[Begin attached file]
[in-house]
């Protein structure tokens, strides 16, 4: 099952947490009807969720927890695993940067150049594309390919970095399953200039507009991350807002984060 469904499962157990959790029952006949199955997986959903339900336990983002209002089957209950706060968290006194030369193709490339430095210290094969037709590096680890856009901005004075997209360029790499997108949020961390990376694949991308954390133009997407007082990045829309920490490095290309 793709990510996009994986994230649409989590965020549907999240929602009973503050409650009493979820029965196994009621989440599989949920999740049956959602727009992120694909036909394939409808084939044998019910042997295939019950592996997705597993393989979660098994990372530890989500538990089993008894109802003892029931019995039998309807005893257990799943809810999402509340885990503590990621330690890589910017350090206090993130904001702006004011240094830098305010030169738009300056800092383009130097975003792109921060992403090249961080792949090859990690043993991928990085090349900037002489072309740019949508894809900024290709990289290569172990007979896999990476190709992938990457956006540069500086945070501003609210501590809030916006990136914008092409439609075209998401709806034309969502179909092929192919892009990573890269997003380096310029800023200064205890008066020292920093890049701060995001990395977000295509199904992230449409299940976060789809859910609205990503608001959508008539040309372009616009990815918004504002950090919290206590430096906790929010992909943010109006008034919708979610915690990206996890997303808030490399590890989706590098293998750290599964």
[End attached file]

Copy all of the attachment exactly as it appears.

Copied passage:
[in-house]
């Protein structure tokens, strides 16, 4: 099952947490009807969720927890695993940067150049594309390919970095399953200039507009991350807002984060 469904499962157990959790029952006949199955997986959903339900336990983002209002089957209950706060968290006194030369193709490339430095210290094969037709590096680890856009901005004075997209360029790499997108949020961390990376694949991308954390133009997407007082990045829309920490490095290309 793709990510996009994986994230649409989590965020549907999240929602009973503050409650009493979820029965196994009621989440599989949920999740049956959602727009992120694909036909394939409808084939044998019910042997295939019950592996997705597993393989979660098994990372530890989500538990089993008894109802003892029931019995039998309807005893257990799943809810999402509340885990503590990621330690890589910017350090206090993130904001702006004011240094830098305010030169738009300056800092383009130097975003792109921060992403090249961080792949090859990690043993991928990085090349900037002489072309740019949508894809900024290709990289290569172990007979896999990476190709992938990457956006540069500086945070501003609210501590809030916006990136914008092409439609075209998401709806034309969502179909092929192919892009990573890269997003380096310029800023200064205890008066020292920093890049701060995001990395977000295509199904992230449409299940976060789809859910609205990503608001959508008539040309372009616009990815918004504002950090919290206590430096906790929010992909943010109006008034919708979610915690990206996890997303808030490399590890989706590098293998750290599964």